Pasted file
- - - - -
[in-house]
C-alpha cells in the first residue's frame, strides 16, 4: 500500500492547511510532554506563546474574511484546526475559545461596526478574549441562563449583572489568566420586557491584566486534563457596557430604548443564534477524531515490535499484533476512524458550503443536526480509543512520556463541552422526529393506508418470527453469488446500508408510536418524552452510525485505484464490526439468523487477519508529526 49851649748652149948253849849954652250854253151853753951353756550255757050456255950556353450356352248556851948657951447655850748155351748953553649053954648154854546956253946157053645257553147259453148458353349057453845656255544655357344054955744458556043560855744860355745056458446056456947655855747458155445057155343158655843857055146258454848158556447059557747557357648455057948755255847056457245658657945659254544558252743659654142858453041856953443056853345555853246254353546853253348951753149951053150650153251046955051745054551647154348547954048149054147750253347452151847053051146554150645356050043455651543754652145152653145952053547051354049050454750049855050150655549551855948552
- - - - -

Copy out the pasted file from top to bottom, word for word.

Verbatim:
[in-house]
C-alpha cells in the first residue's frame, strides 16, 4: 500500500492547511510532554506563546474574511484546526475559545461596526478574549441562563449583572489568566420586557491584566486534563457596557430604548443564534477524531515490535499484533476512524458550503443536526480509543512520556463541552422526529393506508418470527453469488446500508408510536418524552452510525485505484464490526439468523487477519508529526 49851649748652149948253849849954652250854253151853753951353756550255757050456255950556353450356352248556851948657951447655850748155351748953553649053954648154854546956253946157053645257553147259453148458353349057453845656255544655357344054955744458556043560855744860355745056458446056456947655855747458155445057155343158655843857055146258454848158556447059557747557357648455057948755255847056457245658657945659254544558252743659654142858453041856953443056853345555853246254353546853253348951753149951053150650153251046955051745054551647154348547954048149054147750253347452151847053051146554150645356050043455651543754652145152653145952053547051354049050454750049855050150655549551855948552